But the reason I promote this service over other services is this: Aweber adheres to Spam Laws and requires “double-opt-in.”  This means, after your visitor opts-in, they get an email asking if they’re sure they really want to hear from you.  And because of their business practices, Aweber is respected by email service provides – like Hotmail, Gmail and Yahoo Mail- which helps avoid spam filters. Additionally, as part of the service, you are able to set up something called a sequential email auto-responder. An auto-responder allows you to pre-write and create multiple emails for your audience.

So let’s say you were trying to sell your Zombie movie. After the opt-in, your first email could tell your audience more about your movie. And over the following weeks, your subsequent emails could then provide more and more value to your prospective customer – the result of which compels your fan to BUY NOW.

Once your prospect makes a purchase, you could automatically migrate this person to your customer list. And once this fan is in your customer list, you could then promote another zombie movie (from another friendly filmmaker). And because you “sourced a zombie audience member,” the odds of getting a second sale are greater.

Most filmmakers don’t get excited about the wonders of sourcing an audience. But again, most filmmakers do not realize we are in a new era of independent filmmaking. The good news is for you is, with a website, some creativity and an email marketing mechanism, you can start sourcing your audience TODAY.

If you would like to find out more about email marketing and how this can help you with your own independent movie business, you can get some FREE information below:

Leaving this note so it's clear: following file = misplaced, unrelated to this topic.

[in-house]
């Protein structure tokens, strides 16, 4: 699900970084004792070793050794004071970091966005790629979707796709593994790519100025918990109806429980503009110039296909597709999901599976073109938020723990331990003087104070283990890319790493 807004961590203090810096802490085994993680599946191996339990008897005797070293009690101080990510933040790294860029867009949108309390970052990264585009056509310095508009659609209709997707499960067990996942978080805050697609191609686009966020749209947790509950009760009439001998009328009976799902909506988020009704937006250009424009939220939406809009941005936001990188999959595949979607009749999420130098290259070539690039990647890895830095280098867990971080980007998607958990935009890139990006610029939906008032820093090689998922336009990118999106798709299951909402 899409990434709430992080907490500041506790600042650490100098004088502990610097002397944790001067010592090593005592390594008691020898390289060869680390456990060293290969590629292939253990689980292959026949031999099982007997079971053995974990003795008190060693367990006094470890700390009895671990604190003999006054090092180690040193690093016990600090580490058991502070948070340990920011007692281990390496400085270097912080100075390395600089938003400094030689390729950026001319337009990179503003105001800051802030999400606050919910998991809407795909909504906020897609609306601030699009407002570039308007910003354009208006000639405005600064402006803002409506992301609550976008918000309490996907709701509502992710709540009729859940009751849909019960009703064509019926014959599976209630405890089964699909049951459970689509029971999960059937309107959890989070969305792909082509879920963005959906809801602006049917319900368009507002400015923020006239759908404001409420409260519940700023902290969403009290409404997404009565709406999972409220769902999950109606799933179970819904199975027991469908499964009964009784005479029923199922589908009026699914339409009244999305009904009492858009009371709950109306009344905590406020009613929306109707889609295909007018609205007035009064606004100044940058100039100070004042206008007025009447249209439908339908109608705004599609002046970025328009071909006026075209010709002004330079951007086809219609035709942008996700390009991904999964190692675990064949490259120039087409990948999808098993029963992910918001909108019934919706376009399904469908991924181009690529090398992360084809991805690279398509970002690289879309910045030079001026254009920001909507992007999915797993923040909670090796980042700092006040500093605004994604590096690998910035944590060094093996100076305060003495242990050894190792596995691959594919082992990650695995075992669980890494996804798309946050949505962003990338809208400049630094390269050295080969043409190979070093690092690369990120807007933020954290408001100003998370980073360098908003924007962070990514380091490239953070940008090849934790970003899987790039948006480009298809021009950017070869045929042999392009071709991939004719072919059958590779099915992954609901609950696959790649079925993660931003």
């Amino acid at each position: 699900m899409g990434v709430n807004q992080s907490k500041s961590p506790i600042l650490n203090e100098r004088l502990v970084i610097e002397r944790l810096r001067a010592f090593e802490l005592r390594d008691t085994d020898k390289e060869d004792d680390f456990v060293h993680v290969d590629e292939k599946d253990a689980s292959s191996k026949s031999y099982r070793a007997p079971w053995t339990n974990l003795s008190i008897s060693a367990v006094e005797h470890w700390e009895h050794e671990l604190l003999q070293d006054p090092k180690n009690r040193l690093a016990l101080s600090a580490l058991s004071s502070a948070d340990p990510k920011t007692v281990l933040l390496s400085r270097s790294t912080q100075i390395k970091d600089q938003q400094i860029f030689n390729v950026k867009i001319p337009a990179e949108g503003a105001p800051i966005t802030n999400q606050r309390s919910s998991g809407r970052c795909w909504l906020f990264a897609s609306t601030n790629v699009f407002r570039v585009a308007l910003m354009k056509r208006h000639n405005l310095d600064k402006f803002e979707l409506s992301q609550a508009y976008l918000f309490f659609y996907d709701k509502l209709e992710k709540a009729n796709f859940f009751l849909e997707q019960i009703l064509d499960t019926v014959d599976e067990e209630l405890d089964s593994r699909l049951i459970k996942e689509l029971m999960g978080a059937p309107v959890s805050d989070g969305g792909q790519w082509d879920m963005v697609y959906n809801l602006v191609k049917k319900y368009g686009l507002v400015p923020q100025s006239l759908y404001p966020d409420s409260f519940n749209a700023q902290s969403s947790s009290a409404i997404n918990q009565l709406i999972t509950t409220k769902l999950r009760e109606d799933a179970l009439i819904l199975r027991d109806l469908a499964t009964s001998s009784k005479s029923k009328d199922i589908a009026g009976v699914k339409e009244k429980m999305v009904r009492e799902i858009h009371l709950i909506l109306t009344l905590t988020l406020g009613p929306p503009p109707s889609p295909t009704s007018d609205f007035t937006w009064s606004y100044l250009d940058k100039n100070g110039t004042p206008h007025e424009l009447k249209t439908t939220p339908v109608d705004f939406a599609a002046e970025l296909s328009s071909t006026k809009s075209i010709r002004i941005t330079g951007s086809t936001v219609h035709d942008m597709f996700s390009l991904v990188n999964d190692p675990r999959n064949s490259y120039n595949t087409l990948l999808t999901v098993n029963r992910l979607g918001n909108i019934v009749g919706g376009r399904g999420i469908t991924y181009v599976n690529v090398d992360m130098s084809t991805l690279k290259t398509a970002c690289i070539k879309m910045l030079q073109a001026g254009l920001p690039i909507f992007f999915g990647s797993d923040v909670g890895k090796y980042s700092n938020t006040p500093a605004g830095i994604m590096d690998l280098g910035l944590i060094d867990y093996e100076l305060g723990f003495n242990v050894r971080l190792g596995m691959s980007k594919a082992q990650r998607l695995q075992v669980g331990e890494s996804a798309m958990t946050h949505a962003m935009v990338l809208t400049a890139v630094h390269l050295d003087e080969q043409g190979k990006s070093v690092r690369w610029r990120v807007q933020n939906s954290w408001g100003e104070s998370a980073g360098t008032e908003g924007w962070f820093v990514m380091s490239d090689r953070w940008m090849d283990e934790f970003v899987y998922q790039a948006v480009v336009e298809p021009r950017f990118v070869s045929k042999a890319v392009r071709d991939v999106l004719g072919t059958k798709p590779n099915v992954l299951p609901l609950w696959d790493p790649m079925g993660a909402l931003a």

“The Money Is In The List



AWeber proves it to thousands of businesses every day.

Learn how email marketing software
can get you more sales, too.

 

Happy Filmmaking!

Facebook Streaming Movie Distribution

The old model of independent filmmaking has made many traditional filmmakers into a bunch of wimps. As a result, wimpy filmmakers talk about DIY as if it’s a new concept or a bad word. But step out of the indie world for a bit, and you realize that other (more traditional) businesses do it themselves.

There are many reasons for our wimpy attitudes. As filmmakers, we have been conditioned that there is only one “correct way” to make, market and sell our  independent movies. Much of this mindset can be directly attributed to our never ending addiction for outsourcing distribution.

In other words, the old model of independent filmmaking was predicated on the idea that filmmakers served as research and development specialists, creating expensive prototypes at will – without any discernible idea of what to do if the movie product was not accepted by some (malevolent?) middle-man. The old model dictated that  filmmakers needed to ask permission to make, market and sell movies. And in those dark days, filmmakers were forced to travel the festivals and sales markets, seeking out greedy gatekeepers who held the keys to distribution and, subsequently, an audience.

But things have changed.

With access to non-discriminatory distribution, anybody can make a movie. And anybody can potentially reach a global audience.

As a result, it’s time to wise up. VOD is not the same as DVD. And filmmakers no longer need sales agents or traditional distributors unless these middle-men already have access to a receptive, sourced target audience. This is the ONLY way these folks add value. Otherwise, you’re just dealing with another bottom feeder. And Modern Moviemakers no longer need bottom-feeders.

Think I’m kidding? Facebook just started streaming movies. Now it’s even easier for filmmakers to source an audience without adding another middle man! Welcome to modern moviemaking!

  1. Now, go watch a movie on facebook. Here is the link   >>
  2. And while you’re at it, JOIN THE MODERN MOVIEMAKING REVOLUTION